Miles: 50 Climbing 5200’ Route: Sam Smith Park—Mercer Island—Honda Hill—Newport Way to Issaquah—Wildwood Squak climb—Montreaux climb on Cougar—Horizon View/Summit climb—Cougar Mountain South climb—Montreaux descent—Northeast Somerset climb—Enatai—Mercer Island—Sam Smith Attrition rate: 11% Soldier of the Day: Steve Hullsman
In seven years of leading the HOWC, I'm not sure we have ever had two consecutive weeks where a woman rider showed up…until today (Rachel rode last week.) Carol did an admirable job handling a somewhat over the top hard ride, digging deep and finishing every climb she attempted, which was all of them except the last. Oddly enough, the last climb was the “easiest” on a day where I had the climbs perfectly in order of most to least difficult, at least the way I view them. I think Carol’s motor finally ran out of gas, but all of us were very impressed with her riding and her fortitude.
Fortitude is a term that the military likes to use, and why not, as it sounds pretty good: “mental and emotional strength in facing difficulty, adversity, danger, or temptation courageously.” It’s also a term that partly defines what it takes to get honorable mention in my new header category of “Soldier of the Day.” More on that later.
Over these last seven years, I am somewhat proud of something I have managed to pull off. I normally finish the HOWC plenty tired, and with that great overall feeling that a really hard ride generates. But, I have never “cracked like an egg.” Call it fortitude, if you want. I call it good strategizing. There used to be a saying in the mountaineering world that “the leader must never fall.” Well, it’s my personal feeling that it is very bad form for the leader of a group ride to crack, and I ride with that in mind. Because of this, you will rarely see me at the front during the first half of the ride. The HOWC is a “group” ride, and part of a group ride is shouldering the responsibility of the hard work at the front. People share that responsibility in different ways.
Regardless of the difficulty of the route, I try to gauge my effort after I see what kind of energy I have for the day. I don’t have the option to go full 100% nuclear on a climb, knowing I have the luxury of bailing on the ride at any time if I hit the “Wall of Tired.” I also like to get a feel for how the group will work together, and whether I’ll have to spend much energy “managing” the ride. Most rides these days run so smoothly that all I have to do is call out the turns. Normally as we head back home, if I have metered out my energy properly, I try to do my share of the work on the front. I try to be strong at the end of the ride, as I would prefer to birdie #18 than #1. The big bets are won on #18, and no one remembers who wins the first hole anyway.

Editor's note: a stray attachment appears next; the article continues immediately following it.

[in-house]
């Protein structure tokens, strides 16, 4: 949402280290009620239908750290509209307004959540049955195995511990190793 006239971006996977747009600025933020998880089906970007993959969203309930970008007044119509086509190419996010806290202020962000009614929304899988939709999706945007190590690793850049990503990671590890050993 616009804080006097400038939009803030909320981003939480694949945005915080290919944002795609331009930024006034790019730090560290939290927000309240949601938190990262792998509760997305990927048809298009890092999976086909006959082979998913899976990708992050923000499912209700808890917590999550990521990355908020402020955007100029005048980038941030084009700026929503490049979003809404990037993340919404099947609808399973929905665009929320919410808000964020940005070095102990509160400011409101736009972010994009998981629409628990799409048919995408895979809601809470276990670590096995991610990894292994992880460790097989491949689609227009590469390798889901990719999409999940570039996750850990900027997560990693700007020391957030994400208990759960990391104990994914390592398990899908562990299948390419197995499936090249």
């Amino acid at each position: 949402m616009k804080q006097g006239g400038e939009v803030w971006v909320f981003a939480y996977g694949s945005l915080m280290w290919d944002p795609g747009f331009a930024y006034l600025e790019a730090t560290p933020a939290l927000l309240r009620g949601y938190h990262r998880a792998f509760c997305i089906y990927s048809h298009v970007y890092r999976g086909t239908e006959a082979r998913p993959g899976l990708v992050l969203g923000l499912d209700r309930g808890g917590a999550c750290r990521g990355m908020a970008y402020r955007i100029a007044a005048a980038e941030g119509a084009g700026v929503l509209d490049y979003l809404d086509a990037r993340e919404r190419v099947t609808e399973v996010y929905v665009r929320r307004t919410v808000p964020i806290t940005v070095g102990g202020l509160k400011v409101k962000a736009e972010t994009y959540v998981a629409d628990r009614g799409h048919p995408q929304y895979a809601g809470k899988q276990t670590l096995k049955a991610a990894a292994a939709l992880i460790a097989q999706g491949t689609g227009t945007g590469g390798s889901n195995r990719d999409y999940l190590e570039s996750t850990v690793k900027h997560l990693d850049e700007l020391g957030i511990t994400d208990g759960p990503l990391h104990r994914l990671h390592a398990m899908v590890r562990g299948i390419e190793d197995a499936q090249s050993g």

Ideally in a group ride of any size, the optimal situation is to have everybody of about equal strength, and all riders fairly sharing the work on the front if the pace is high. Things rarely come together this way; there is always disparity among the riders, not only in strength, but in terms of eagerness to put their nose into the wind. With a group of twelve, for example, there is usually a cadre of three of four people stronger than the rest, and these are the people that one would expect to spend a lot of time on the front. On a typical ride, there are also usually three or four people who may be in over their head, fitness-wise, and you would think that they would spend a lot of time in the bunch, just hanging on. That leaves the middle group of riders, who are fully capable of staying on the wheels of the stronger riders, and spending some time at the front as well.